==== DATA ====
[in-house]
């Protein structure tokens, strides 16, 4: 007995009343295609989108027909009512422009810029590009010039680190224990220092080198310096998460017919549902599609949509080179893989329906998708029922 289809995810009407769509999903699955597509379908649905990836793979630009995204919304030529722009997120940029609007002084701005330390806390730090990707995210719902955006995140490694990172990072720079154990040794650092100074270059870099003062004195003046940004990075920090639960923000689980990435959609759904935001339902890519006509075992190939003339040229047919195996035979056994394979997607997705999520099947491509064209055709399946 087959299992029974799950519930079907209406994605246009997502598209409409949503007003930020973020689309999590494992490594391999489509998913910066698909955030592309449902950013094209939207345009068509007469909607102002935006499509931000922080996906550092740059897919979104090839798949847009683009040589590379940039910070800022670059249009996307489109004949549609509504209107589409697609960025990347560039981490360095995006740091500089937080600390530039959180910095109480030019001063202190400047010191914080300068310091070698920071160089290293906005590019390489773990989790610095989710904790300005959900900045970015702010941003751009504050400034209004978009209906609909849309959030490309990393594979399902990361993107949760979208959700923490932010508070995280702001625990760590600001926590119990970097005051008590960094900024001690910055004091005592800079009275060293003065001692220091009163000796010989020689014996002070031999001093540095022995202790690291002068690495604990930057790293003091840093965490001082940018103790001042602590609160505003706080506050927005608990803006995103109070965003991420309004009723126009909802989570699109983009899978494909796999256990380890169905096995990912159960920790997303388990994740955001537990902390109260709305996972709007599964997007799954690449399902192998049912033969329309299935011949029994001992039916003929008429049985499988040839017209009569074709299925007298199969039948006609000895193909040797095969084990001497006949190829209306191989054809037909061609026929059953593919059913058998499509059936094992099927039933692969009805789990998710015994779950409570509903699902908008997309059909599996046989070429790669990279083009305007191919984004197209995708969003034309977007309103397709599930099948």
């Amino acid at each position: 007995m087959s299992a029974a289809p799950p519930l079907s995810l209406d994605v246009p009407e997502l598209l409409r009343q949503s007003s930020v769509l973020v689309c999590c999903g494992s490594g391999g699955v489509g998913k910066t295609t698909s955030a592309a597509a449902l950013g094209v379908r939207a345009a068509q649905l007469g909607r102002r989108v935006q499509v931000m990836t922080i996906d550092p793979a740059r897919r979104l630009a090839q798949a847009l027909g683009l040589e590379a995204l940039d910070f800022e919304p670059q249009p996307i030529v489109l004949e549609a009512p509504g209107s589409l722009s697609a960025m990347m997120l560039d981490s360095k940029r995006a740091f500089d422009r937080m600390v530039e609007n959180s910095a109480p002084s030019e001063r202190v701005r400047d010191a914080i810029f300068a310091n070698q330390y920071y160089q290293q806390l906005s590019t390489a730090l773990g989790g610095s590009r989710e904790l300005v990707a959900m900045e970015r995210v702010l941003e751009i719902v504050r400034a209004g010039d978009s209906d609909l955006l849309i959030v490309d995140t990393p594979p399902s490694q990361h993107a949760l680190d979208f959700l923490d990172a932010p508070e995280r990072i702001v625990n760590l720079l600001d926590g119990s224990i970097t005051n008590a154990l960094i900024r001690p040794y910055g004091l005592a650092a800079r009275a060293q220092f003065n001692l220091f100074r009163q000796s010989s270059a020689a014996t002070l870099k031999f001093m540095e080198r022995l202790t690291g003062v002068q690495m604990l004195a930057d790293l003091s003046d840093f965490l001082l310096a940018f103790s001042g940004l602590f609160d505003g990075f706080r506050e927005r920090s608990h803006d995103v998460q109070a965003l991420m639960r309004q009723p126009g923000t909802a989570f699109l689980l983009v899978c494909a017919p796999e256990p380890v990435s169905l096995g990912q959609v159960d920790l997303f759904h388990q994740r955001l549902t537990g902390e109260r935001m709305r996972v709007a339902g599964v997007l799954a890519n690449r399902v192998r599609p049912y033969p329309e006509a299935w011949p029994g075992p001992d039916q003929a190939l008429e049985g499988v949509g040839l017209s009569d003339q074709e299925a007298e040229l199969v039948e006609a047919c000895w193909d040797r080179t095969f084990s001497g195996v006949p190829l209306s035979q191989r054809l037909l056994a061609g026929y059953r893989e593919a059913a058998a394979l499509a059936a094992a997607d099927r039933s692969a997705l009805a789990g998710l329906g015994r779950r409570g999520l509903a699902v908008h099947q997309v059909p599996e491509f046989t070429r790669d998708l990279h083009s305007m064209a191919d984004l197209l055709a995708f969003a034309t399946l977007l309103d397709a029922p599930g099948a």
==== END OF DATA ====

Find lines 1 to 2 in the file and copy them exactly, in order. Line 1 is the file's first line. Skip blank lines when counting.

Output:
[in-house]
């Protein structure tokens, strides 16, 4: 007995009343295609989108027909009512422009810029590009010039680190224990220092080198310096998460017919549902599609949509080179893989329906998708029922 289809995810009407769509999903699955597509379908649905990836793979630009995204919304030529722009997120940029609007002084701005330390806390730090990707995210719902955006995140490694990172990072720079154990040794650092100074270059870099003062004195003046940004990075920090639960923000689980990435959609759904935001339902890519006509075992190939003339040229047919195996035979056994394979997607997705999520099947491509064209055709399946 087959299992029974799950519930079907209406994605246009997502598209409409949503007003930020973020689309999590494992490594391999489509998913910066698909955030592309449902950013094209939207345009068509007469909607102002935006499509931000922080996906550092740059897919979104090839798949847009683009040589590379940039910070800022670059249009996307489109004949549609509504209107589409697609960025990347560039981490360095995006740091500089937080600390530039959180910095109480030019001063202190400047010191914080300068310091070698920071160089290293906005590019390489773990989790610095989710904790300005959900900045970015702010941003751009504050400034209004978009209906609909849309959030490309990393594979399902990361993107949760979208959700923490932010508070995280702001625990760590600001926590119990970097005051008590960094900024001690910055004091005592800079009275060293003065001692220091009163000796010989020689014996002070031999001093540095022995202790690291002068690495604990930057790293003091840093965490001082940018103790001042602590609160505003706080506050927005608990803006995103109070965003991420309004009723126009909802989570699109983009899978494909796999256990380890169905096995990912159960920790997303388990994740955001537990902390109260709305996972709007599964997007799954690449399902192998049912033969329309299935011949029994001992039916003929008429049985499988040839017209009569074709299925007298199969039948006609000895193909040797095969084990001497006949190829209306191989054809037909061609026929059953593919059913058998499509059936094992099927039933692969009805789990998710015994779950409570509903699902908008997309059909599996046989070429790669990279083009305007191919984004197209995708969003034309977007309103397709599930099948």